Should You Invest In Korean Stocks Now?

In an earlier article on South Korea stocks I have suggested that investors avoid them. This month the South Korean government announced tax policies that may force companies to spend their cash piles. Some companies may decide to pay increase their dividend payouts as a result of this policy change. In addition the government announced a stimulus package of $40.0 billion to stimulate the stagnant economy.

From an article in FT beyondbrics blog:

Investors are hopeful that the policy will help boost corporate dividends and resolve the so-called Korea discount, because low dividend yields have been seen as one of the biggest factors behind the low valuations of many Korean companies. The Kospi’s price-to-book ratio of 1.07 is about 48 per cent cheaper than that of the MSCI All-country World Index.

“Dividends have become an important factor for investors to consider because many Korean companies are no longer growing as fast as they used to,” said Oh Sung-sik, a fund manager at Franklin Templeton Investment. “If they have to pay additional taxes for future profits, many companies will opt for higher dividends rather than higher taxes.”

Big Korean companies including Samsung Electronics are facing growing pressure from investors to raise their dividends. The country’s dividend payout ratio stood at just 21.1 per cent of net income last year, compared with 34.6 per cent in the US, Japan’s 30.1 per cent and the world average of 40.2 per cent, according to data from Korea Exchange and KDB Securities.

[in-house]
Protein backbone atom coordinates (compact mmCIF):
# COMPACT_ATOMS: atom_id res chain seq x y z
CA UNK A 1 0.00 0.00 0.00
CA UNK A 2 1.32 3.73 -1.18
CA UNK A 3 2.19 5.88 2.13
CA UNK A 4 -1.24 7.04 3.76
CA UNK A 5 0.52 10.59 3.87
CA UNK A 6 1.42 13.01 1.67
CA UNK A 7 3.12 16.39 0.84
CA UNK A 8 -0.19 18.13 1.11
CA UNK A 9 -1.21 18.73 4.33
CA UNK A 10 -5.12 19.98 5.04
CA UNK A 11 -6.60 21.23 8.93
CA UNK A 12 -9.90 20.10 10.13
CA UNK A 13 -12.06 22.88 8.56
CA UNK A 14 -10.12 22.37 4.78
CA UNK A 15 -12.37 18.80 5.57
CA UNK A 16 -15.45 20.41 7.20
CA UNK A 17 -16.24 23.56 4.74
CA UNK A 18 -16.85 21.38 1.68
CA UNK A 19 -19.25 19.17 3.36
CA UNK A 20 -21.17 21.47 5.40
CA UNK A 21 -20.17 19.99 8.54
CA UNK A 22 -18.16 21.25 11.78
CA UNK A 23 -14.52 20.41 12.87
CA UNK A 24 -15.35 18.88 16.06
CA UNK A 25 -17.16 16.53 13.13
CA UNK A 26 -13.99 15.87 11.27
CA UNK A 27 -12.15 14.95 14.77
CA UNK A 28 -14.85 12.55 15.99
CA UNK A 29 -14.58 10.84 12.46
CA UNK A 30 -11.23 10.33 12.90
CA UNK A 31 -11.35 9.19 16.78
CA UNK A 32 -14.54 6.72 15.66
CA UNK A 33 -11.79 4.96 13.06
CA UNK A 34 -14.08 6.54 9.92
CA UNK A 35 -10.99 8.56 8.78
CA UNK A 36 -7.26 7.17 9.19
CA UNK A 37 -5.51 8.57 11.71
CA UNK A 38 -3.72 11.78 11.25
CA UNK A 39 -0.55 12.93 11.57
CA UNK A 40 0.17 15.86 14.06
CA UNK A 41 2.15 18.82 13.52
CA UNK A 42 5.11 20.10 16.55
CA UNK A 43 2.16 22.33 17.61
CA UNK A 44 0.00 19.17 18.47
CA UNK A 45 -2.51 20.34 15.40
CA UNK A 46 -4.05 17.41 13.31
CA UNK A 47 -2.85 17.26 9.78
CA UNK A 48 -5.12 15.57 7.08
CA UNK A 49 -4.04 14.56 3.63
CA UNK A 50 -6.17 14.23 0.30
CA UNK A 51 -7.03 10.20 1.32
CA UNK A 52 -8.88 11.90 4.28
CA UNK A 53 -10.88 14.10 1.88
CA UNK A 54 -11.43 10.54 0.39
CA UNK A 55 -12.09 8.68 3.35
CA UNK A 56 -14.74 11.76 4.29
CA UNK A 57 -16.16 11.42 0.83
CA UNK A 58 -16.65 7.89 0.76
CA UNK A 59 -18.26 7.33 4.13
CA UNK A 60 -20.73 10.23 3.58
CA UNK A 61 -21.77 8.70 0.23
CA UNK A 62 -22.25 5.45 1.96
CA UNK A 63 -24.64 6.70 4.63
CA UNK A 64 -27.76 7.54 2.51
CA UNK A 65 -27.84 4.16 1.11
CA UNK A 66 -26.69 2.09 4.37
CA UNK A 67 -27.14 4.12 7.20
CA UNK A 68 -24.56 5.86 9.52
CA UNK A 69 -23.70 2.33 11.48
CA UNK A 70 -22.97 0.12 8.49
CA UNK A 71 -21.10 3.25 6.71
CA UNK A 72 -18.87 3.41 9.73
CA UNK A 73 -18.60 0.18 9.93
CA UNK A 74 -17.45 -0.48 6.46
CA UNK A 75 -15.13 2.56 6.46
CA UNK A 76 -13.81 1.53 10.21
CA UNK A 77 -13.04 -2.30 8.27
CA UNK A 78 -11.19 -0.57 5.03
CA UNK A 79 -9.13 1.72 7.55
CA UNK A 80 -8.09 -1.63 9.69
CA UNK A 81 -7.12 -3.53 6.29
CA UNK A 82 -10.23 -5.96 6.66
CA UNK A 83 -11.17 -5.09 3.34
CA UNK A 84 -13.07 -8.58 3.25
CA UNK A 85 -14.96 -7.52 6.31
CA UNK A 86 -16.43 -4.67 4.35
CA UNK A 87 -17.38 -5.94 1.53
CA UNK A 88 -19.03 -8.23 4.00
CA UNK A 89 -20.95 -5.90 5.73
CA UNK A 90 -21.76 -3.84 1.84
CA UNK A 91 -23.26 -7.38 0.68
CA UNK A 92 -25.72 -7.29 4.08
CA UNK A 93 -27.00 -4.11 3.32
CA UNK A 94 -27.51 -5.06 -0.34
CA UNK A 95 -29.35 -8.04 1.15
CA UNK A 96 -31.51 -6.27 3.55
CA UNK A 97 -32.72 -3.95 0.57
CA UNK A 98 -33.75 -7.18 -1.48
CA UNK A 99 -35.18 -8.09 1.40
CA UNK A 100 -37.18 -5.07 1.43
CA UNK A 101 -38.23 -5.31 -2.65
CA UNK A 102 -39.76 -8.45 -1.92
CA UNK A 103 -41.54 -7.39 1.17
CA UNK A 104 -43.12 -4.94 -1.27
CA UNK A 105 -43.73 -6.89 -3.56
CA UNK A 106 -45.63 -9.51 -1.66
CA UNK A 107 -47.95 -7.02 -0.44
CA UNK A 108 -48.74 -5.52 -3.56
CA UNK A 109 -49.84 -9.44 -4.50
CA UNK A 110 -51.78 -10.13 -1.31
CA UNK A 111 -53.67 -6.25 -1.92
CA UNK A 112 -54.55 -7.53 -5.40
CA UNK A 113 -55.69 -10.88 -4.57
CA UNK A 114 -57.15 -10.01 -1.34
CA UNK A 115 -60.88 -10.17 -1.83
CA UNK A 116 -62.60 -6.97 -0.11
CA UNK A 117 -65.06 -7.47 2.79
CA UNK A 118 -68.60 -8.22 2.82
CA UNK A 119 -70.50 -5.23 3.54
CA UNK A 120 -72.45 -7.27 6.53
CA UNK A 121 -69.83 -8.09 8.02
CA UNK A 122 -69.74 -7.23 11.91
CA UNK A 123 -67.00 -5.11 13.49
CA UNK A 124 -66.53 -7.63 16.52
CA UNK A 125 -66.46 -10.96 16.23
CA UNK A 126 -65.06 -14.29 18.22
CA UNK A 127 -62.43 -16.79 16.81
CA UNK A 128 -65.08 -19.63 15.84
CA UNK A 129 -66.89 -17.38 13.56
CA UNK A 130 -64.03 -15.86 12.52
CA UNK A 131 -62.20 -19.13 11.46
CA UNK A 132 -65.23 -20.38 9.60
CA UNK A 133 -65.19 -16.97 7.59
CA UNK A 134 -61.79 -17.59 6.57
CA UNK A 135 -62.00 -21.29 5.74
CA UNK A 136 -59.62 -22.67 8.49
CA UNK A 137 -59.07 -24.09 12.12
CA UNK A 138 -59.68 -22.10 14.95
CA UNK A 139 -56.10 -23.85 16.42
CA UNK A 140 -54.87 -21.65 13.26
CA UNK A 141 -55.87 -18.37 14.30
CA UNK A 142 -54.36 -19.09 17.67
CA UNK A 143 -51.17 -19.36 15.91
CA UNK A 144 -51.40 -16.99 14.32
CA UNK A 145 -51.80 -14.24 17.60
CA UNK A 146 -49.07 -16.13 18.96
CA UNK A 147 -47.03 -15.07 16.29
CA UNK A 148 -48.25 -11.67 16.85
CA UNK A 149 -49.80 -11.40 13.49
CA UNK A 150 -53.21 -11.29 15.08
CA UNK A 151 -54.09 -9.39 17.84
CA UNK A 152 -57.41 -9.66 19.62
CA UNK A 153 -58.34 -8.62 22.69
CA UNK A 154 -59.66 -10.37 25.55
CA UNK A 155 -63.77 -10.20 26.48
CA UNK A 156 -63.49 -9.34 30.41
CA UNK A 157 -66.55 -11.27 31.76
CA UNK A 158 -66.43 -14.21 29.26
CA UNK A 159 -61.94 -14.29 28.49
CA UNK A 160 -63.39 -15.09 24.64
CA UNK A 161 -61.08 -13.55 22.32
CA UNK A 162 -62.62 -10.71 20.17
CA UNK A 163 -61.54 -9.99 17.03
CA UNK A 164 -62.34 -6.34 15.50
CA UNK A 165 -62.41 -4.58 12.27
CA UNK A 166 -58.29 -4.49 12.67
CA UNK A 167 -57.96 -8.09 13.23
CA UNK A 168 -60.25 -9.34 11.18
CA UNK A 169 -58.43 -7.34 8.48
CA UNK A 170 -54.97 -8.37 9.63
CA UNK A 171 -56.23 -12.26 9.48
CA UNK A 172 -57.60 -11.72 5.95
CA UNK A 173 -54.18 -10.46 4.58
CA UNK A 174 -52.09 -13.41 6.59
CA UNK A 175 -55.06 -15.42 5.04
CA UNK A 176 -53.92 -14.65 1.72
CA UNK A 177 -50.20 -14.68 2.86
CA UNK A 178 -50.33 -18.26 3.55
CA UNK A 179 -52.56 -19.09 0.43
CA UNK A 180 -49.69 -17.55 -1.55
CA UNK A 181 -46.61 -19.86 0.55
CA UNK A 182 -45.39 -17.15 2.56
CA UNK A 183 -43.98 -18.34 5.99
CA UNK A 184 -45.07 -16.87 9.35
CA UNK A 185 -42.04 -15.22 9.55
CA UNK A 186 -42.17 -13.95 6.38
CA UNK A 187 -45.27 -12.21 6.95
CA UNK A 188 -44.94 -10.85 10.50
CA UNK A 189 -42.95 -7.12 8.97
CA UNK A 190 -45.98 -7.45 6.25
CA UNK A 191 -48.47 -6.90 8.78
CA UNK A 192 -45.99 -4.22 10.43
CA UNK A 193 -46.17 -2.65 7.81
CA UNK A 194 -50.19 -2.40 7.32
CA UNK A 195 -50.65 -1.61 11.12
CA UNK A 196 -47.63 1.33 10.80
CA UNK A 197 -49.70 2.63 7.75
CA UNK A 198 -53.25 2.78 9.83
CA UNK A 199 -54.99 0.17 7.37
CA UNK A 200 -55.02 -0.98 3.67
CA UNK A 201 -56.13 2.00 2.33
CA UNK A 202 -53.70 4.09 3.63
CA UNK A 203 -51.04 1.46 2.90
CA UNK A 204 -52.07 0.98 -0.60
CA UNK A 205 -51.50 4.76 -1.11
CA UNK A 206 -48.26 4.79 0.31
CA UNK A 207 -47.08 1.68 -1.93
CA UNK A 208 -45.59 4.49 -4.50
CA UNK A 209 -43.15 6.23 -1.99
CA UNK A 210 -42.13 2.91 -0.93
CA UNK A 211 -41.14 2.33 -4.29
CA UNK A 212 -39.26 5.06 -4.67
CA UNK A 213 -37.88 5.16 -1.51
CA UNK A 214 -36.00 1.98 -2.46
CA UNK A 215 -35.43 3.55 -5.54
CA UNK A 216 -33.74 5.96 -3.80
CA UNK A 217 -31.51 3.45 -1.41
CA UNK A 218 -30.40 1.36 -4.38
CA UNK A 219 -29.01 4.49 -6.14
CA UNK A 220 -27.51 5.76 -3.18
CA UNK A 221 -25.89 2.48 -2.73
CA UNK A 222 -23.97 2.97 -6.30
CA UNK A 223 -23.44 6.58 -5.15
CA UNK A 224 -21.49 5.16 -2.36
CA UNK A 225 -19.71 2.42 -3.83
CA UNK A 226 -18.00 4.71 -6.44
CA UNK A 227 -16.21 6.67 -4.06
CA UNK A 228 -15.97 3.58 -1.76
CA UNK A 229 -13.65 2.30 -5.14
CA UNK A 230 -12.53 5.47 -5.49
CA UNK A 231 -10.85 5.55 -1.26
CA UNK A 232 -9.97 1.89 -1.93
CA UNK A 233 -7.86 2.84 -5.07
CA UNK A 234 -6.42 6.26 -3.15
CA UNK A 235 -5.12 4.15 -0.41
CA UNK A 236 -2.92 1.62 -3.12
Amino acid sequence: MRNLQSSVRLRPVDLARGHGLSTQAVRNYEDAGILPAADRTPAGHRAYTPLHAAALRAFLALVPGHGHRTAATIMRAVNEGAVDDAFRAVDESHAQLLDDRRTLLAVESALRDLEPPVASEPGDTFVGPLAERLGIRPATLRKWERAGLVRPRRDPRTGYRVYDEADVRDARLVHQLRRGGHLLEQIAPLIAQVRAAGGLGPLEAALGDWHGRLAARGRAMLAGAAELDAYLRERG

Source: South Korea’s stock market on a roll as investors gripped by dividend fever, Aug 1, 2014, FT beyondbrics

Even after this announcement Samsung Electronics decided not to increase its interim dividend dashing investors hopes.

After reaching a recent peak of 2,093 the KOSPI Composite Index closed at 2,031 on Friday.

Korean companies have been traditionally stingy in paying out dividends to shareholders. As of Aug 6, the dividend yield for Korea was just 1.1% compared to around 2.4% for the S&P 500 according to FT market data. Many European markets have dividend yields much higher.

In summary it is better for investors to wait and see how companies react to the latest tax policy change. If companies decide to raise their dividend payouts then may be worth considering Korean equities.

The complete list of Korea ADRs trading on the US markets can be found here.

Related ETF:

  • iShares MSCI South Korea Capped (EWY)

Disclosure: No Positions

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